“I am afraid I will have to withdraw the offer of a place in school to children whose parents are putting us in danger.”

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One man told the BBC that his two grandchildren who were at the school have been asked about their activities at home which was ‘out of order’. 

He said: “My granddaughters are pretty intimidated by the tone.

“Asking them questions like that and then the answers off the back of that. They come to a decision of whether they are going to displace them or not.”

A spokesperson for the Department for Education said: “We expect schools to work with families to ensure all critical worker children are given access to a place if this is required. 

“We encourage all vulnerable children to attend.”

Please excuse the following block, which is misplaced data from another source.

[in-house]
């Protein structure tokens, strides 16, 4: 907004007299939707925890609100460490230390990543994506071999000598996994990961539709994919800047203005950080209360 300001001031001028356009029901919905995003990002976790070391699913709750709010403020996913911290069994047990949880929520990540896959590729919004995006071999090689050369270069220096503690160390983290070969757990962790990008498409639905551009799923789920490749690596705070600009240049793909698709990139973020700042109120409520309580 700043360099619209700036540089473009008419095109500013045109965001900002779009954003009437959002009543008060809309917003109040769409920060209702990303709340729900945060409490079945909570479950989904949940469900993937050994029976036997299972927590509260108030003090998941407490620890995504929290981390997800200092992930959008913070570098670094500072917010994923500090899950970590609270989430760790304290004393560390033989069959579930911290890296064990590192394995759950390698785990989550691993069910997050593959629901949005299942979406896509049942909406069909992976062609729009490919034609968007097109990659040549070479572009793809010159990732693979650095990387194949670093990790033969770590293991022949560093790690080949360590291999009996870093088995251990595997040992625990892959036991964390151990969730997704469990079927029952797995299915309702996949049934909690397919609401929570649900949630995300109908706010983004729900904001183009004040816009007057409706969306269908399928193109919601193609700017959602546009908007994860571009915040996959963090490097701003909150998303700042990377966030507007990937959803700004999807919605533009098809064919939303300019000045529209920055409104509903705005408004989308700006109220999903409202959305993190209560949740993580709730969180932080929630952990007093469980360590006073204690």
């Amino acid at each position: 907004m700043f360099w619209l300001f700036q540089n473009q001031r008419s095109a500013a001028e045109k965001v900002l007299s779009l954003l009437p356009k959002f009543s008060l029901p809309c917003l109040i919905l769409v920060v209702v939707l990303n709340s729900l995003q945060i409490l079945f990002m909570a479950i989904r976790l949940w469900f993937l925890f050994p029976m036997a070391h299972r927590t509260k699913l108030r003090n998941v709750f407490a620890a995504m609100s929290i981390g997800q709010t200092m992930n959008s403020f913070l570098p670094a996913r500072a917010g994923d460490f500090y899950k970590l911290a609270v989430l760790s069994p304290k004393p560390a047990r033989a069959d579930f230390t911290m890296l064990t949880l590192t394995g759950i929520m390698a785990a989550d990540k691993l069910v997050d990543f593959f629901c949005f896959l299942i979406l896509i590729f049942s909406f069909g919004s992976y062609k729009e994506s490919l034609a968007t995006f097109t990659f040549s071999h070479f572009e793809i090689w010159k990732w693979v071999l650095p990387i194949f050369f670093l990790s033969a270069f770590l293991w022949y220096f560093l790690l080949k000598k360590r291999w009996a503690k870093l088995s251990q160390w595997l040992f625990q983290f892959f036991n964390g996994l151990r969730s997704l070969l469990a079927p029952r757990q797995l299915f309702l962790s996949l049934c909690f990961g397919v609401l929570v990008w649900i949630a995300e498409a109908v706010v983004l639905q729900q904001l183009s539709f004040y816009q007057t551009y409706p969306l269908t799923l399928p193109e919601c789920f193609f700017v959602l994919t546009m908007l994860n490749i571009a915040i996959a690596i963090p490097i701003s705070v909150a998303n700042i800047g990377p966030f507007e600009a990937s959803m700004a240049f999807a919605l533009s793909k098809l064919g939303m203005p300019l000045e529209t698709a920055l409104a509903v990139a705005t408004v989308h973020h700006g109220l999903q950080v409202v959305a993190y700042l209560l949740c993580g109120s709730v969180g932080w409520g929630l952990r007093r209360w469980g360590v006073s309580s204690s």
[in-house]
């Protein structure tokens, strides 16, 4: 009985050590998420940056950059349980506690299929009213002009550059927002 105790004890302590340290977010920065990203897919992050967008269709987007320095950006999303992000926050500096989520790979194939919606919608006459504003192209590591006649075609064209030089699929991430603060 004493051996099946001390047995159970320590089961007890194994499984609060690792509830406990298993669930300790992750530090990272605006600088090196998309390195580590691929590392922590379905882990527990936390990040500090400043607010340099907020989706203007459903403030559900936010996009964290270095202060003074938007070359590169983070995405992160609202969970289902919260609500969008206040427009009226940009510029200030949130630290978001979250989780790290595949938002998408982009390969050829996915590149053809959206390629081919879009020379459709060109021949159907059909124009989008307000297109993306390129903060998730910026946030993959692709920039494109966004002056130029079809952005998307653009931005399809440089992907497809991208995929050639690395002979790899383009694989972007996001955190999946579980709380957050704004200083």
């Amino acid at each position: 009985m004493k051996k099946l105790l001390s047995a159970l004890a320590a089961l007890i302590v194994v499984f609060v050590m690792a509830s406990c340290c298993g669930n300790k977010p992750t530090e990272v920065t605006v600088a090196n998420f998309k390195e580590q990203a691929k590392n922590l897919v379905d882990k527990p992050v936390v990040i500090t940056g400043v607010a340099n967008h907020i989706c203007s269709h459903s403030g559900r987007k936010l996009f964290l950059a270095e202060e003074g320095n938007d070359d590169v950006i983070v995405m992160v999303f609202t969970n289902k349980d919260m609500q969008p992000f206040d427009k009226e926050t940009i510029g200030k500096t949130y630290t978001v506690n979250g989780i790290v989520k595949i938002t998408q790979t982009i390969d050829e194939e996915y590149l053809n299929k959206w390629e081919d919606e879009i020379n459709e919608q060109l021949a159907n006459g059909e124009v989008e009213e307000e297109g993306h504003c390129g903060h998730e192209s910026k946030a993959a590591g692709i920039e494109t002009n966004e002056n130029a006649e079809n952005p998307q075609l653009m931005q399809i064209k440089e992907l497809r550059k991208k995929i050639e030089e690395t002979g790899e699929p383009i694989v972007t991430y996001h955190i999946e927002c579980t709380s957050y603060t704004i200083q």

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Keir Starmer calls for all teachers to be vaccinated during the February half-term

Boris has rejected the suggestion.

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UK Parliament & Keir Starmer /Flickr

Labour leader Sir Keir Starmer calls for all teachers to be vaccinated in the February half-term.

Responding to the prime minister, Starmer said Boris Johnson should ‘bring forward’ vaccines for teachers and school staff to fulfil the ‘national priority of reopening schools’. 

The Labour leader says he ‘welcomes’ any steps being taken towards reopening schools but is highly critical of the PM’s opening and closing of classrooms.

Starmer describes the government’s U-turns on schools as ‘the kind of nonsense that’s led to the highest death toll in Europe’.